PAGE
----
After the death of Er and Onan, Judah is understandably disappointed and upset. Judah promises his son Shelah to Tamar. After Shelah became of age, Judah fails to live up to his commitment to Tamar by not giving her to him. Again, in modern times, this may seem completely ridiculous, but we must understand that the custom at that time was to keep the family lineage intact. According to Levirate Law, not only did Tamar marry Er, but she had married into the household of Judah and Jacob. It was a great honor for Tamar to be part of the family of Judah, Jacob, and ultimately Abraham, as we know that this was an extremely prominent and blessed family throughout world history (Genesis 12:3,Genesis 15:5). Tamar, who had been waiting for Shelah, realizes that Judah has deceived her by withholding Shelah and she will likely die an heirless widow. Again, we find Judah sinning and going against the divine plan of God. Despite this insult and deception, Tamar decides to take matters into her own hands and remains faithful to the tribe of Judah. Using methods that we may find ethically questionable in modern times, God uses Tamar to redeem the House of Judah and provide the heir that would produce the Kingly and Messianic lineage.
“About three months later Judah was told, “Your daughter-in-law Tamar is guilty of prostitution, and as a result she is now pregnant.” Judah said, “Bring her out and have her burned to death!” As she was being brought out, she sent a message to her father-in-law. “I am pregnant by the man who owns these,” she said. And she added, “See if you recognize whose seal and cord and staff these are.” Judah recognized them and said, “She is more righteous than I, since I wouldn’t give her to my son Shelah.” And he did not sleep with her again. When the time came for her to give birth, there were twin boys in her womb. As she was giving birth, one of them put out his hand; so the midwife took a scarlet thread and tied it on his wrist and said, “This one came out first.” But when he drew back his hand, his brother came out, and she said, “So this is how you have broken out!” And he was named Perez. Then his brother, who had the scarlet thread on his wrist, came out. And he was named Zerah.”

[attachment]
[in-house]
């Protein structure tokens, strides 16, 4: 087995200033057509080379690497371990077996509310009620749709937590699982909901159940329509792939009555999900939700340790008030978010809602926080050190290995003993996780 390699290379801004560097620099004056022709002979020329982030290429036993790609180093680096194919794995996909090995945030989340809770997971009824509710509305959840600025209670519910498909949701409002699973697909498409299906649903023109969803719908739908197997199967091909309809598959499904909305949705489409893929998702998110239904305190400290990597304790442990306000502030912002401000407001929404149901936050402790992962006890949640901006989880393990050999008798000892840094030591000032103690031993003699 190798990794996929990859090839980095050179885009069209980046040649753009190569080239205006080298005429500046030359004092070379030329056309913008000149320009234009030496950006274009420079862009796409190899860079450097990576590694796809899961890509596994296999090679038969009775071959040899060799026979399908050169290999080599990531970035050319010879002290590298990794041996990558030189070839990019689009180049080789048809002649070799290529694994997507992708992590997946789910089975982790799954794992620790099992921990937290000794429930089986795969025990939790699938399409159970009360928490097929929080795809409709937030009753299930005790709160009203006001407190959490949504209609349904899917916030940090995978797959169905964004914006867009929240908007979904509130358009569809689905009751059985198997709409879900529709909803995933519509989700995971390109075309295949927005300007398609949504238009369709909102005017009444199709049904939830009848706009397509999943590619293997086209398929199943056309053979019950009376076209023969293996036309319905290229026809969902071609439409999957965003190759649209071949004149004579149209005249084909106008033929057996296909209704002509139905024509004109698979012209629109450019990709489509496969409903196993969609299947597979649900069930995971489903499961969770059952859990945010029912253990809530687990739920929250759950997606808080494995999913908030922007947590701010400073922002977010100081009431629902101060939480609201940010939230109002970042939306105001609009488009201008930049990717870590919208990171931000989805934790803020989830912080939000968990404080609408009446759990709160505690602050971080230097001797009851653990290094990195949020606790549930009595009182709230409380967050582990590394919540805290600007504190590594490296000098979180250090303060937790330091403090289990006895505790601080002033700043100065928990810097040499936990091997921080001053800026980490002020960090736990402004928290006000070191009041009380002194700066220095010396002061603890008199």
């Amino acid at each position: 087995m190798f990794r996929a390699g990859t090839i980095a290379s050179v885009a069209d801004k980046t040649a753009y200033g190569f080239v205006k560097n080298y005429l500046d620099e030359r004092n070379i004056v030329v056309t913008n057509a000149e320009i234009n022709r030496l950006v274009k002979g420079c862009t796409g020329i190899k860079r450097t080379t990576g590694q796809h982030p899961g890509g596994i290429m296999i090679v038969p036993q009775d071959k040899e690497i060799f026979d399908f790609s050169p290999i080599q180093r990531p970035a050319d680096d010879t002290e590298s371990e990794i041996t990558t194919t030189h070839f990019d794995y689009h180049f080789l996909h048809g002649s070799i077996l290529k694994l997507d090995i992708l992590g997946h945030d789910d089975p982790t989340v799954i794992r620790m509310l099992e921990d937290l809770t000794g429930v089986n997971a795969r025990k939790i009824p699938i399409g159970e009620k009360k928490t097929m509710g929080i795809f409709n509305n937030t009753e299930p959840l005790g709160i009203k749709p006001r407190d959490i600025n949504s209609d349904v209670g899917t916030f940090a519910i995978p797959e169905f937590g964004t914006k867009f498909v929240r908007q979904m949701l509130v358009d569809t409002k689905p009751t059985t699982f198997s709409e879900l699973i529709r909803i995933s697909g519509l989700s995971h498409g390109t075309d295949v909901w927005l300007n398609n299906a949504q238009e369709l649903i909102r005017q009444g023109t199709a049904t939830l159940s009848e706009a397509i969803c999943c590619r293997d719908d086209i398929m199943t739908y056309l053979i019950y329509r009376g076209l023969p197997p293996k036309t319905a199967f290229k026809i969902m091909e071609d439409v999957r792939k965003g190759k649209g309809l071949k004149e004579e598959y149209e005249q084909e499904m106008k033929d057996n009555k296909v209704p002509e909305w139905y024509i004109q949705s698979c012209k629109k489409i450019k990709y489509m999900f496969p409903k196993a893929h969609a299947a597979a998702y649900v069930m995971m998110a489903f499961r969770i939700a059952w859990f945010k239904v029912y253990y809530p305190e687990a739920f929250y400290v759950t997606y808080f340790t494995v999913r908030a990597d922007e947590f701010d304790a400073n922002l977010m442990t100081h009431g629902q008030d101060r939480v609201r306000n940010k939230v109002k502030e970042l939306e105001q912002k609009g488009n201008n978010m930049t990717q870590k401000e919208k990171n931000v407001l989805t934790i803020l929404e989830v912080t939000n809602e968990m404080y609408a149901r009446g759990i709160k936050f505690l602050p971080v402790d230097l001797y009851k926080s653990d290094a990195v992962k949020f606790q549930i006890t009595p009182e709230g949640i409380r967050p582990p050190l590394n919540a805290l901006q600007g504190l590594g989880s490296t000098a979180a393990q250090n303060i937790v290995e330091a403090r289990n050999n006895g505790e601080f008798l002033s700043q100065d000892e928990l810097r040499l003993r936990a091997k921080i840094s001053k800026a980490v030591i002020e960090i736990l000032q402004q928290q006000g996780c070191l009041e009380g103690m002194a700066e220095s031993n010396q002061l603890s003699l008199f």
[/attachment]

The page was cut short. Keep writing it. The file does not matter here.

As a result of her actions, Tamar becomes pregnant with Judah’s twins! So, despite the repeated sin and wickedness of Judah and his son’s, God provides not just one, but two heirs to Judah’s house. How great is His mercy! The Lord’s sovereign divine plan will not be stopped by any scheme of man or force of nature. The story of the twin’s birth is reflected in their names: Perez (Pharez) and Zerah. Here is where the mystery is unveiled.
In Hebrew “Zerah” means “rising, dawning, shining” (Strongs H2225). In it we can see the light of the Lord shining through and rising above the darkness and depth of man’s sin.
In Hebrew “Perez” means “breach, gap, bursting forth” (Strongs H6556). It has a much deeper meaning and is associated with one of the great mysteries of the ancient Hebrew Tenakh (Old Testament). We see this mystery at the beginning of creation in Genesis.
“These are the generations of the heavens and of the earth when they were created, in the day that the LORD God made the earth and the heavens, and every plant of the field before it was in the earth, and every herb of the field before it grew: for the LORD God had not caused it to rain upon the earth, and there was not a man to till the ground.” (KJV)
The second and fifth characters of this phrase, וֹ , is the Hebrew letter “vav” and is the pictographic representation of man, as well as a nail or fastener. It is associated with the first man (Adam before the fall) and the last man (Yeshua the Messiah) in Genesis 1:1 (in the original Hebrew there is the Aleph and the Tav: First and Last. Hebrew is read from right to left). “Vav” also has the associated numeric value of 6, which is the number of man, as man was created on the sixth day, works six days (rests on the Sabbath), there are six millennium of man before the Messiah comes for His millennial reign, and the number of the beast is 666, which is the number of man.
However, after the fall, whenever the phrase “are the generations” appear in the original Hebrew text, it is spelled with only one of the “vav’s, and the other “vav” is missing. It is a defective word, with a pictographic representation of man and nail missing from the spelling. This is the “lost” vav.” However, when we come to Ruth 4:18 a mysterious thing happens:
“Now these are the generations of Pharez (Perez): Pharez begat Hezron, and Hezron begat Ram, and Ram begat Amminadab, and Amminadab begat Nahshon, and Nahshon begat Salmon, and Salmon begat Boaz, and Boaz begat Obed, and Obed begat Jesse, and Jesse begat David.”
In the original Hebrew text, the phrase “are the generations” is “toledot” and is spelled תּוֹלְדוֹת. The missing vav is restored! Amazing!
So in the original order of creation the “generations” are perfect, but after the fall of mankind the generations had become “defective” and were missing the perfect man. This is until the “generations” of Perez. As we learned earlier, the name Perez means “to breach, gap, burst forth.” God was going to “breach, gap, burst forth” from the lineage of Judah to restore mankind and creation to it’s original intent. The lost “vav” is a picture of Adam, fallen because of sin, and the restored “vav” is a picture of the Mashiach, Yeshua (Jesus the Messiah), the second Adam and perfect man, who would restore creation to its’ Creator. Wow! What an amazing picture as God used a sinful man, with a sinful family, in what would appear to be a “no win” situation, to not only restore the honor of a family, but bring about the salvation of the world, Messiah Jesus! This story and mystery is just a small picture of God’s awesome and mysterious power! Amen!
***For more information on the Aleph and the Tav, http://www.faithfulperformance.com/in-the-beginning-mystery-2/